Four BFA Exhibition
Claire Anderson: Individual subjectivity fills a void where language is lost. These moments where the distinction between our own self vs. an object subsides may challenge our ability to understand something without obvious meaning. We draw from personal experiences to create associations between known objects and an unknown thing. My work strives to create a space that is empty of conclusion and uses the potential of a material to equalize the identities and conditions of all objects. Our desire to find familiarity and connections is tested by a lack of singular language towards an ambiguous thing.
Hannah Rose Cole: I am interested in fracturing and manipulating reality through the layering of photography and paint. The division between photo and paint begins to blur through the use of photographic ink transfers depicting staged self-portraits. This literal and symbolic act of dismantling the alternative personas I invent, challenges the traditional role of the female character and broadens the scope of women in cinematic history. The images—hazy, grainy and soft—reflect the human psyche when challenged by emotional responses to seclusion. The resulting paintings consider the possibility of emotional disorientation and the mental decay induced by loneliness, as a result of isolation and withdrawal.
Leeandra Durfey: My most recent work is an expression of the effects of my father’s incarceration, both on my family dynamic and my own personal experience of loss. The incarceration of my father altered the course of my life and the artwork I make in response to it. It provoked an unrelenting curiosity to understand where he is, what he is experiencing, how I can remain part of his life while he is away, and most importantly what he will need when he returns. While working to express the internal and external effects of his absence I also started to look outward, to see the larger impact incarceration in the United States has on our communities, families, and the children that are left behind. It has become a catalyst motivating me to make work that engages ex-offenders with the society from which they are being denied access, even after they serve their time.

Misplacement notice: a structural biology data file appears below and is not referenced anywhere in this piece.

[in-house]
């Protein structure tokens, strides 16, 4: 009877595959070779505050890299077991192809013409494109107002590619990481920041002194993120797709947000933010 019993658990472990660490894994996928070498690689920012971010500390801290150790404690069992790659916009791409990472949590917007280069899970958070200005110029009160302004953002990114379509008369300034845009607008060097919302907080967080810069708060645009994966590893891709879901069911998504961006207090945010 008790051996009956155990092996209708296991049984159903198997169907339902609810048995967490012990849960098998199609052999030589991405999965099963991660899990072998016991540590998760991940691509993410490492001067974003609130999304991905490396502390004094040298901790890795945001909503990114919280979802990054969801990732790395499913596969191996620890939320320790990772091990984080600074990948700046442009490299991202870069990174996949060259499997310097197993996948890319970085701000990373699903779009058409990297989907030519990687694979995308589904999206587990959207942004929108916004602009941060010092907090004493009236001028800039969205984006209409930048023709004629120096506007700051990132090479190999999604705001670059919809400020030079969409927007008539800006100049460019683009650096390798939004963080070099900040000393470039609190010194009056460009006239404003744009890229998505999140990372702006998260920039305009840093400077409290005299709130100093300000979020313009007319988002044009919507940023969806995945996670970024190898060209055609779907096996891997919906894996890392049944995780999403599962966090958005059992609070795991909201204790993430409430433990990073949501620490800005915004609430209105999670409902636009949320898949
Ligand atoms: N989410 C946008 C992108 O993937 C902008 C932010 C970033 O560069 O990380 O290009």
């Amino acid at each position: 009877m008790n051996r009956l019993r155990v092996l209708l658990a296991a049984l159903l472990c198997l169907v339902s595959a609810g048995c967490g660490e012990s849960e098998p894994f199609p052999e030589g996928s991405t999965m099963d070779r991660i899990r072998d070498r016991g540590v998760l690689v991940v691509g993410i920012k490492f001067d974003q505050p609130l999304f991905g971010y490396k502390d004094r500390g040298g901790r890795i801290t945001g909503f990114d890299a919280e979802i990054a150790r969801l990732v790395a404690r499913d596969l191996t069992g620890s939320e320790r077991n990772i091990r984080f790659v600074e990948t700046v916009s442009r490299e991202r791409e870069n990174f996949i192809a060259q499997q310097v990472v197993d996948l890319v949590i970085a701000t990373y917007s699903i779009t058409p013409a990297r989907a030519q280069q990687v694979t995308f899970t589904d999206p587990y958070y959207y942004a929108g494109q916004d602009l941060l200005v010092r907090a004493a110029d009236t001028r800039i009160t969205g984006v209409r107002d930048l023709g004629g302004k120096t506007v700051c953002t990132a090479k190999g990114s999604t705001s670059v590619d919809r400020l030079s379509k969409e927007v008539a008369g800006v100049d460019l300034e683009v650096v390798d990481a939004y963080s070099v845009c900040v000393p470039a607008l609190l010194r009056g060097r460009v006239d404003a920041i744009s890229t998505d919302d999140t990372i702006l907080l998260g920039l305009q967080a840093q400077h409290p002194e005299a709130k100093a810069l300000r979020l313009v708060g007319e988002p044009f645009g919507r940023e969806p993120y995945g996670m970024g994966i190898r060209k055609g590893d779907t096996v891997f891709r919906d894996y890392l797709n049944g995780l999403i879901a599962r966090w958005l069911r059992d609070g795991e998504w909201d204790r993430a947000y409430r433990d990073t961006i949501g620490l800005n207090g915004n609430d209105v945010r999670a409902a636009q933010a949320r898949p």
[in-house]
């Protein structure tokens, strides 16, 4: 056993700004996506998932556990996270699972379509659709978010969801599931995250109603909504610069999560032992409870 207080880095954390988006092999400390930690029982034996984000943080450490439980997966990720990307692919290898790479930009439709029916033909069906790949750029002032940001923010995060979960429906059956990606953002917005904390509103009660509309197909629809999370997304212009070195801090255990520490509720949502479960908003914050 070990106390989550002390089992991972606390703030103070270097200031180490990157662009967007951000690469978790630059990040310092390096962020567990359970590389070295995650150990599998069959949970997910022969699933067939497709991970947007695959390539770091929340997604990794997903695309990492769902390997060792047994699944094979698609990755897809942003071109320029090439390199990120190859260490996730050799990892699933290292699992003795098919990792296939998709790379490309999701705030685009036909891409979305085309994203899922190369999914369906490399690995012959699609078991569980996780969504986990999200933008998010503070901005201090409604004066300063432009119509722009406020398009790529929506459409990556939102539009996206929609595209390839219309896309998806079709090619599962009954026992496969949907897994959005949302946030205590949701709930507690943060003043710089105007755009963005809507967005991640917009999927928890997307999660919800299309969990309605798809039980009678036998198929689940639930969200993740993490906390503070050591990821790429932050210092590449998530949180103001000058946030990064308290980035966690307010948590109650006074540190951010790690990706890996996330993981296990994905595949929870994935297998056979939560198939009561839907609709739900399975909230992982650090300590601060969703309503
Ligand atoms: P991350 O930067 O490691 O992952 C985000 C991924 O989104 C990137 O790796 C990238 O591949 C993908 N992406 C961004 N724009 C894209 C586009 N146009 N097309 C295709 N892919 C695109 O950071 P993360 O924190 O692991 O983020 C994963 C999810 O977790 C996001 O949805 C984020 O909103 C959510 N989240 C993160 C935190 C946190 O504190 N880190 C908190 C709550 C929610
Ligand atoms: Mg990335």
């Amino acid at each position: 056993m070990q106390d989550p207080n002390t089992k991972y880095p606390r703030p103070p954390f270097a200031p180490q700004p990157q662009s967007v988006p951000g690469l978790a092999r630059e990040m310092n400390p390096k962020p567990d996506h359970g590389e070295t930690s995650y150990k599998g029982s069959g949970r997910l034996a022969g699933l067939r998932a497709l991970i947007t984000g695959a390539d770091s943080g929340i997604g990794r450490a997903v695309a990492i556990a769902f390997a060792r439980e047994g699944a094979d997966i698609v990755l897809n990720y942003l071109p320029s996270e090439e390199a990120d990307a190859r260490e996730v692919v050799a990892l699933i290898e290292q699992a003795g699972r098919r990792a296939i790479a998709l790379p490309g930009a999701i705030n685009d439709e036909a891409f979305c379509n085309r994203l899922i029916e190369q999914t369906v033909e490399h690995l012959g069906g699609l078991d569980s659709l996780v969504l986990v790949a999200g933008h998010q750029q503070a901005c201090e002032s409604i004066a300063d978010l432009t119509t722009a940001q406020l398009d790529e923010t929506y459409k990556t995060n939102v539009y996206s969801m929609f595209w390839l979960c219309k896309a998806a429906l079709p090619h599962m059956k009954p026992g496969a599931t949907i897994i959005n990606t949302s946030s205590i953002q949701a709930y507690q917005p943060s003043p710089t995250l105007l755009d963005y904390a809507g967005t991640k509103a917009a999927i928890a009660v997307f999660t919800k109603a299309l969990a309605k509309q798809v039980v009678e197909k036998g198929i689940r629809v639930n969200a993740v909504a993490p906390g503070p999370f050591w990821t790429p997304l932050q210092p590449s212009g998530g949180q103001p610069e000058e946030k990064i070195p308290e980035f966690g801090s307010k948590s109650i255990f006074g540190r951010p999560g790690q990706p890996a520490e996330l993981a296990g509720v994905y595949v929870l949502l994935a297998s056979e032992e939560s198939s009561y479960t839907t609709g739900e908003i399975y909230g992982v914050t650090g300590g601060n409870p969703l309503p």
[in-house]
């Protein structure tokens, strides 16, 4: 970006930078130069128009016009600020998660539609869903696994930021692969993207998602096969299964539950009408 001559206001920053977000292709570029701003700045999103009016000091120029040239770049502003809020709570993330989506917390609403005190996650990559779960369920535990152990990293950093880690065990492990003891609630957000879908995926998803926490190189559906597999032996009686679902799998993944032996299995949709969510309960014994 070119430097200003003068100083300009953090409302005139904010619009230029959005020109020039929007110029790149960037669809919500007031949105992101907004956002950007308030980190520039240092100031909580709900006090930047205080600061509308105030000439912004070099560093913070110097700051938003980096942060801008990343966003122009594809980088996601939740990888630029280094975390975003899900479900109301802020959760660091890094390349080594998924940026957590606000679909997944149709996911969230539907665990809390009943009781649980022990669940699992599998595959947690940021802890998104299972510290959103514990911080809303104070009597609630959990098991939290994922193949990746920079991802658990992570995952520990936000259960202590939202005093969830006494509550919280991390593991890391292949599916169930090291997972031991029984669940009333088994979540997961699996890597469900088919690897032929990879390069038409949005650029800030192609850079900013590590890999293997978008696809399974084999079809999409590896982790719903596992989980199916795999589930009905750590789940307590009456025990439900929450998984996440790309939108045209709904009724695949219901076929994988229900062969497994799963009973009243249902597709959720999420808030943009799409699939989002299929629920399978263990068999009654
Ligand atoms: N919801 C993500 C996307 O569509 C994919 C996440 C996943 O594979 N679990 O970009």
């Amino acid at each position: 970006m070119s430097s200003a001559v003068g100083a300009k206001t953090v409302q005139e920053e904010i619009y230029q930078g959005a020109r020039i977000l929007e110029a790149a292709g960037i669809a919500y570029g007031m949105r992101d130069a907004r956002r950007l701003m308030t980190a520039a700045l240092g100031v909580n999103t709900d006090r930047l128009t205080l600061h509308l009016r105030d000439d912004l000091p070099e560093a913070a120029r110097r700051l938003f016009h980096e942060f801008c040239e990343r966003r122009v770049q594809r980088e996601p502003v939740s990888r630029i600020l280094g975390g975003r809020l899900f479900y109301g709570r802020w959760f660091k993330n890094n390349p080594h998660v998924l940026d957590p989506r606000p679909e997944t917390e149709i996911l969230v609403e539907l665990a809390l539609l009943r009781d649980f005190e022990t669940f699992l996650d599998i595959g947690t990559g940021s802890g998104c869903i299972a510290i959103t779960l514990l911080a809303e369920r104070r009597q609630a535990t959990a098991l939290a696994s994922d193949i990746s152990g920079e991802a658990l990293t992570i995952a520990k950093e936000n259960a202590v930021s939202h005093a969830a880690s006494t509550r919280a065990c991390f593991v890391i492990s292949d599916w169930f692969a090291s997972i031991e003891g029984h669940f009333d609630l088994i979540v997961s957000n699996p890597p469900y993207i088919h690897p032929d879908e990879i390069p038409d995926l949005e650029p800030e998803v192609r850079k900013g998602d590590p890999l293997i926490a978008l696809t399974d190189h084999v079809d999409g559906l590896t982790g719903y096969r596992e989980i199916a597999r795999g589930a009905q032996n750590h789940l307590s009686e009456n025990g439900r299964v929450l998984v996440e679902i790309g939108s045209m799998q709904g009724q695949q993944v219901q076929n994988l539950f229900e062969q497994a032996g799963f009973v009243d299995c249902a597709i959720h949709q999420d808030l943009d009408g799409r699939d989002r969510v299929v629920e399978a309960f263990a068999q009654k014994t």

Sabrina Yagman: Humanity is a bond created through shared experiences. From the thrills of life to the mundane, we all experience a wide spectrum of external and internal encounters. What makes us each unique is the way in which we interpret and process those moments. For me, finding allure in an unassuming object—bits of lint from strangers’ laundry, orphaned gloves on the street, stray hair caught in a drain—is an invitation to recognize the sacred in the everyday. In my work, the ritual of collection is a practice of instinct. Repetition and transformation allow the ordinary to become extraordinary